Drew Brees led the Saints' offense onto the field with a chance to complete an unlikely comeback in the final minutes, only to throw another errant pass.

Washington safety DeJon Gomes snagged Brees' overthrown ball for receiver Lance Moore and returned it to the New Orleans 4, setting up the decisive touchdown in the Redskins' 40-32 victory over the Saints on Sunday.

Brees completed fewer than half his passes for the first time since Dec. 24, 2006, part of a sloppy, penalty-marred performance as New Orleans lost at home for the first time since 2010.

"It's hard to believe we even had a chance to tie it at the end," Brees said. "When you make that many mistakes, you don't deserve to win."

Brees still finished with 339 yards and three touchdowns, including scoring passes of 33 yards to Lance Moore, 20 to Jimmy Graham and 2 to Darren Sproles. That might have been enough if not for Redskins rookie Robert Griffin III, the 2011 Heisman Trophy winner from Baylor selected second overall in the draft.

Showing a veteran's composure by scrambling only when necessary, Griffin tormented New Orleans' defense with 320 yards passing and two touchdowns, a performance that drew compliments from Brees.

"You can win a high school state championship and a bowl game in college, but to play in the NFL, the pinnacle of it all, and win your first game against a Hall of Famer in Drew Brees, it's at the top," Griffin said while cradling the game ball he had just been given. "After the game, (Brees) told me he was proud of me. That's big for him to say after he just lost the game."

New Orleans hoped to open the season with a defiant show of force in the wake of the bounty scandal that overshadowed its offseason. The Saints also got a boost Friday when a three-member appeals panel reinstated defensive end Will Smith and linebacker Jon Vilma, who had been suspended for their roles in the Saints' alleged pay-for-pain bounty program.

Smith started, while Vilma, deemed unfit to play after offseason knee surgery, received a rousing ovation when he walked onto the field to lead the Saints' traditional pregame "Who-dat" chant.

Instead of riding that emotional high, the Saints spent much of the game trying to keep up.

Griffin completed his first eight passes. His seventh, released just before he was leveled on by blitzing safety Malcolm Jenkins, hit Pierre Garcon in stride over the middle for an 88-yard touchdown.

Griffin finished 19 of 26 with no interceptions and a passer rating of 139.9. He also scrambled for 42 yards.

Rookie Alfred Morris rushed for 96 yards and two touchdowns. Receiver Aldrick Robinson had a 5-yard touchdown catch.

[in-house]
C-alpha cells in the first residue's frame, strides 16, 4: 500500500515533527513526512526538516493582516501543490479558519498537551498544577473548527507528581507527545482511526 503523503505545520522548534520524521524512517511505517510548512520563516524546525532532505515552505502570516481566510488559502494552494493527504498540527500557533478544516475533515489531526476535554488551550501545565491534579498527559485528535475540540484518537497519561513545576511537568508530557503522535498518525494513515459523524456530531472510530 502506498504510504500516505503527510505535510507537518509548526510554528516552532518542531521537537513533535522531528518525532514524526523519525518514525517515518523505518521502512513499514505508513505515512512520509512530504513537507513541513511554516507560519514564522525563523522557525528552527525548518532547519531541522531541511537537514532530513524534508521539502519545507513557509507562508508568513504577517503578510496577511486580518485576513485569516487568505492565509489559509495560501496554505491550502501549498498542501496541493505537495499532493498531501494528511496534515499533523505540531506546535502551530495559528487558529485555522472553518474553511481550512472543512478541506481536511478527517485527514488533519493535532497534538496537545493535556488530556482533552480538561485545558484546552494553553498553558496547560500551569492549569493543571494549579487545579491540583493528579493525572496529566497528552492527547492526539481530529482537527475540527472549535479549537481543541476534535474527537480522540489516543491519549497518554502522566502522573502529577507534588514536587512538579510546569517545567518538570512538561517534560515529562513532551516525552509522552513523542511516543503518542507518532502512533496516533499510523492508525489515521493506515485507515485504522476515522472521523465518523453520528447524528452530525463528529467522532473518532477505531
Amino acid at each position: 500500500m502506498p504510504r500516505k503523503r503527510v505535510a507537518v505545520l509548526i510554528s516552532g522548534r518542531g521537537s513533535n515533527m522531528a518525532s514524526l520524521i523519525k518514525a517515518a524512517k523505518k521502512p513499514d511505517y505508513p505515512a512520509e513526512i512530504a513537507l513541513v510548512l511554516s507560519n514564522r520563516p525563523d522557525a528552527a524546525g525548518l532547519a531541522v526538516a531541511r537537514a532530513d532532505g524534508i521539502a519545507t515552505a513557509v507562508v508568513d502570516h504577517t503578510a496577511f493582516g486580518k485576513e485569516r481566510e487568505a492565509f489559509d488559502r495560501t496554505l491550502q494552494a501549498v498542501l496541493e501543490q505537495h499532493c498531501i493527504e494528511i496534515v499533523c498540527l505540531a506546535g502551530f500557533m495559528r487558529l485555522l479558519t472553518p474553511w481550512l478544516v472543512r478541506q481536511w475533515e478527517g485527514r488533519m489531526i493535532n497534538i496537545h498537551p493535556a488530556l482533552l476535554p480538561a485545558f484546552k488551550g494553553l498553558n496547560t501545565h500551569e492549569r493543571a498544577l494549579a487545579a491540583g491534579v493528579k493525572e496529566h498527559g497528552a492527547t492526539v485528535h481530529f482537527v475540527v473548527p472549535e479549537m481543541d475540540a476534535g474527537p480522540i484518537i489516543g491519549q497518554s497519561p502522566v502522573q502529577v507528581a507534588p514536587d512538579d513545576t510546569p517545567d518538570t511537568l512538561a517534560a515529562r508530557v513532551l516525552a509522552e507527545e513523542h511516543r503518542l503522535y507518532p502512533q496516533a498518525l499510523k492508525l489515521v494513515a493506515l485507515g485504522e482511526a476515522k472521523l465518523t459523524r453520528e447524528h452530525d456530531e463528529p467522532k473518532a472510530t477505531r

Brees quickly dismissed the idea that disruptions from the bounty probe, which resulted in a season-long suspension for coach and offensive mastermind Sean Payton, were to blame for New Orleans' shaky start.

"Not at all. It's the NFL. You better bring it every week," Brees said. "They just came in and played better than we did, made fewer mistakes than we did, made more plays than we did."

In fact, Brees' expectations for the rest of the season hardly seemed diminished.

"We lost the first game of last year and finished 13-3," Brees said. "So there's no doubt that we can do it."

The Saints never gave in even after Brees first interception set up Washington's final TD. Sproles' TD with 2:25 left made it a one-possession game again, and the Saints got the ball back once more with 22 seconds left, but Brees' desperation pass was intercepted by Reed Doughty near the Redskins' goal line as time ran out.

That marked the second interception for Brees, who in 2011 completed a single-season record 71.2 percent of his passes, but managed to hit on only 46 percent (24 of 52) against Washington.

"That makes you angry," Brees said, raising his eyebrows and shaking his head. "We're better than that and we're going to be better than that."

Griffin, a Texas native, whose family is from New Orleans, had been to Saints games in the dome before and seemed unfazed by the noise.

In the second quarter, he danced out of the pocket to avoid pass rushers before rifling a pass across the field to tight end Fred Davis for a 26-yard gain. He punctuated another scramble with a 27-yard pass to Santana Moss, setting up Billy Cundiff's second field goal, which made it 20-7.

Shortly before halftime, Marques Colston fumbled a reception inside the Redskins 5 and the ball squirted out of the end zone for a touchback. But Martez Wilson blocked Sav Rocca's punt and Courtney Roby scooped up the ball for a touchdown to make it 20-14.

Washington responded to open the second half, aided by a pass interference call against safety Roman Harper on a long pass into the end zone. The Saints vigorously disputed the call with the replacement officials, but to no avail.

Morris scored easily from the 1.

The Saints might not have been pleased with the officials, but it was mostly their own mistakes that cost them — penalized 12 times for 107 yards.

"Today the difference was penalties," said Saints interim coach Aaron Kromer. "It was third-and-long way too many times."

NOTES: The Saints started the game thin in the secondary when Jabari Greer (groin) was a pregame scratch. It got worse when Johnny Patrick hurt his right leg breaking up a pass in the second quarter. ... WR Devery Henderson left the game in the second half after taking a shot to the head. ... Saints LB Scott Shanle left the game with an unspecified leg injury. ... Garcon went out with a right foot injury. ... Redskins S Jordan Bernstine hurt his right knee on kick coverage.


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